The most common sign when your engine burns oil is an excessive amount of smoke. When this smoke takes on a bluish color it’s time to start looking into a possibly serious engine issue. I stress the word possible in the previous sentence. Although blue smoke often means a worn out engine, other less likely reasons can turn out to be the root cause. Here we’ll review five reasons an engine burns oil.
Why is the Smoke Blue
The oil is meant to lubricate the moving parts throughout the entire engine. However, it’s not meant for this oil to reach the combustion chamber. When a petroleum product burns it produces heavy smoke. In fact, the smoke takes on an unmistakable bluish tint. So when we see clouds of blue smoke coming from the tailpipe, we need to find out how and why the oil is reaching the combustion chamber.
Before we move on to the five reasons your engine burns oil, let’s talk about the amount of smoke from the tailpipe. The amount of blue smoke becomes an important measurement and provides some clues into the possible causes of the issue. The total output of smoke points to how serious the problem is. Furthermore, the timing can also provide some clues.
As an example, if a blue puff of smoke becomes visible after starting a warm engine and then disappears, it points to a valve train problem. If the bluish colored smoke pumps out steady, despite engine temperature, this points to an engine problem like worn rings or scarred cylinder walls. When you take this car to a professional mechanic provide your observations as these can help reduce diagnostic time.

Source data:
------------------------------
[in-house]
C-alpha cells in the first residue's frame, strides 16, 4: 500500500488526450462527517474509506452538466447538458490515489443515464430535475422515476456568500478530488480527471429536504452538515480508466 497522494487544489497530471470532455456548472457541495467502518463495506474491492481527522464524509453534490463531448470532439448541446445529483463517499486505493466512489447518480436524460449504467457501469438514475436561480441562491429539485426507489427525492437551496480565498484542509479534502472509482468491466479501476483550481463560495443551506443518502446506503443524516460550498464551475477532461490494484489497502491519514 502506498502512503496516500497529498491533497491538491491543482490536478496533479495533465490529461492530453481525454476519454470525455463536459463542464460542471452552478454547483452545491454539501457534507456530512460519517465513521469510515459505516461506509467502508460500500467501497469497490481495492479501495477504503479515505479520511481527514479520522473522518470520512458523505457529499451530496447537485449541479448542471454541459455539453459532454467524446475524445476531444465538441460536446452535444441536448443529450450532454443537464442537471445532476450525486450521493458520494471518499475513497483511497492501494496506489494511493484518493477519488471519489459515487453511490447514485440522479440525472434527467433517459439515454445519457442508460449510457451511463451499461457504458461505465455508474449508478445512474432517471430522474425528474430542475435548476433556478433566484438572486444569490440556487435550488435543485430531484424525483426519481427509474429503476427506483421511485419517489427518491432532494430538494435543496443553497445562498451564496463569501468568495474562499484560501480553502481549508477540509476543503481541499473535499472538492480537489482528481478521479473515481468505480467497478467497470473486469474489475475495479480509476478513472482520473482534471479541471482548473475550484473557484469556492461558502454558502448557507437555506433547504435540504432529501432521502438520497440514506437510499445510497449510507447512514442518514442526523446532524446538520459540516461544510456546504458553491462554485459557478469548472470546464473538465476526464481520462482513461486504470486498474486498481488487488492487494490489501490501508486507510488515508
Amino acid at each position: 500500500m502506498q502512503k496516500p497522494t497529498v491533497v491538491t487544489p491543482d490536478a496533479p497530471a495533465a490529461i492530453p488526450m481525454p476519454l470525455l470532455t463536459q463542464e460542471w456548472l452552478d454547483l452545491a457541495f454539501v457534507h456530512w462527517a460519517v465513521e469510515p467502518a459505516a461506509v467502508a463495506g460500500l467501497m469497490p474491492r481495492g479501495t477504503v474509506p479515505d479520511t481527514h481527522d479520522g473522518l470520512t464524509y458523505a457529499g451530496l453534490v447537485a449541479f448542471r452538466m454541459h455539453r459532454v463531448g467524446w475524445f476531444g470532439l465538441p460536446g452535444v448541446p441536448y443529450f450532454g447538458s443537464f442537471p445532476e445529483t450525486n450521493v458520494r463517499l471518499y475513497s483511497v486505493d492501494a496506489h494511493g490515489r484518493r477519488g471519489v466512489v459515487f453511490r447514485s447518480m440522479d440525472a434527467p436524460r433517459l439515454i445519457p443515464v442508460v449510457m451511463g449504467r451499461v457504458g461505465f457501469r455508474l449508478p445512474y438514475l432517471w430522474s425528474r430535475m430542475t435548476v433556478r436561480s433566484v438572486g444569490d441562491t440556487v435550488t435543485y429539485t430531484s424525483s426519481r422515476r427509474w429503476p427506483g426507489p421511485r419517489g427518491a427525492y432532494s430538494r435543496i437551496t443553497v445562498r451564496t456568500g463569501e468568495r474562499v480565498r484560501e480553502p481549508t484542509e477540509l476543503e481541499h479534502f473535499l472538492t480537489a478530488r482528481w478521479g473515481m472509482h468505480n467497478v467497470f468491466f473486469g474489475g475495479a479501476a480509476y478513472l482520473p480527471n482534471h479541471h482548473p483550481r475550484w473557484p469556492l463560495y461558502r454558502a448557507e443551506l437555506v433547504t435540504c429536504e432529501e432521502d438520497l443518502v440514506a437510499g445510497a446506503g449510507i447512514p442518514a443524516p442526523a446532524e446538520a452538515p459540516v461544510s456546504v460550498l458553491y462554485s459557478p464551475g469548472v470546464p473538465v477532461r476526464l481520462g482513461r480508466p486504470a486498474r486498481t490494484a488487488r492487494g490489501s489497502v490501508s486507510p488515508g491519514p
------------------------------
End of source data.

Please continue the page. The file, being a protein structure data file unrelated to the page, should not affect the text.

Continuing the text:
Using the Wrong Engine Oil
Of course, it’s important to use the recommended engine oil. I’m talking about the recommendation in the owner’s manual or the one that’s provided on the oil fill cap. They manufacture modern engines with tighter tolerances and therefore use a thinner weight engine oil. Today we find 0W-20 and 5W-20 oils installed.
Engineers designed these special lubricants to reduce resistance and thereby increase fuel economy and horsepower. Again this type of petroleum product belongs in the automobiles manufactured to utilize them. Installing a 0W-20 viscosity product on your 1990 Chevrolet Silverado pickup truck is a bad idea. Stick with the 10W-30 recommended by the manufacturer.
Engine Valve Seal Problems and Blue Smoke
It’s never a good thing when you see blue smoke coming from the exhaust. With that said, if a small amount of blue smoke comes out when the engine is first started the problem is often repairable. This condition points to a valve seal or valve guide issue.
The valve seals stop oil from dripping into the combustion chamber. When these seals become worn, they can allow small amounts of oil to drip down the valve stem. It’s important to recognize, that in this situation, after the engine is run for a while, the smoke disappears.
They install the rubber seals under the valve spring and they cover the top part of the valve guide. As you can imagine this part of the engine builds extreme heat. The rubber valve seals can shrink and become brittle. Replacing the valve seals isn’t an easy task. And it can cost hundreds of dollars. But it’s better than a major internal engine problem.